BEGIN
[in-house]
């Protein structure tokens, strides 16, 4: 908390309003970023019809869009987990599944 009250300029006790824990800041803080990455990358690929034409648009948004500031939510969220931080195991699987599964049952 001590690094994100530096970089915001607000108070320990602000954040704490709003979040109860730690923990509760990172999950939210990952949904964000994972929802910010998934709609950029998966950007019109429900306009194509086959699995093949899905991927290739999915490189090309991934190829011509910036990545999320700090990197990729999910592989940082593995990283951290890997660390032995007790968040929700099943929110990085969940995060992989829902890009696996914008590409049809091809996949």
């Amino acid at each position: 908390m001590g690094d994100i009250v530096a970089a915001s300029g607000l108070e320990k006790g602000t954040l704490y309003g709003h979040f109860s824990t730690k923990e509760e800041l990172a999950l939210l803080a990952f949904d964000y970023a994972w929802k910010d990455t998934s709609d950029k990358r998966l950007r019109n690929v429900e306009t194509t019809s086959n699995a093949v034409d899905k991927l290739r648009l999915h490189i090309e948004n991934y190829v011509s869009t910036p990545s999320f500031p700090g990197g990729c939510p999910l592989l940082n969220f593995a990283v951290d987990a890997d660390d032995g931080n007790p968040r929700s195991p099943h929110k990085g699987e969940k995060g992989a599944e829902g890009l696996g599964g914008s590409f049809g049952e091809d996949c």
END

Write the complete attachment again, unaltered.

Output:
[in-house]
């Protein structure tokens, strides 16, 4: 908390309003970023019809869009987990599944 009250300029006790824990800041803080990455990358690929034409648009948004500031939510969220931080195991699987599964049952 001590690094994100530096970089915001607000108070320990602000954040704490709003979040109860730690923990509760990172999950939210990952949904964000994972929802910010998934709609950029998966950007019109429900306009194509086959699995093949899905991927290739999915490189090309991934190829011509910036990545999320700090990197990729999910592989940082593995990283951290890997660390032995007790968040929700099943929110990085969940995060992989829902890009696996914008590409049809091809996949």
């Amino acid at each position: 908390m001590g690094d994100i009250v530096a970089a915001s300029g607000l108070e320990k006790g602000t954040l704490y309003g709003h979040f109860s824990t730690k923990e509760e800041l990172a999950l939210l803080a990952f949904d964000y970023a994972w929802k910010d990455t998934s709609d950029k990358r998966l950007r019109n690929v429900e306009t194509t019809s086959n699995a093949v034409d899905k991927l290739r648009l999915h490189i090309e948004n991934y190829v011509s869009t910036p990545s999320f500031p700090g990197g990729c939510p999910l592989l940082n969220f593995a990283v951290d987990a890997d660390d032995g931080n007790p968040r929700s195991p099943h929110k990085g699987e969940k995060g992989a599944e829902g890009l696996g599964g914008s590409f049809g049952e091809d996949c």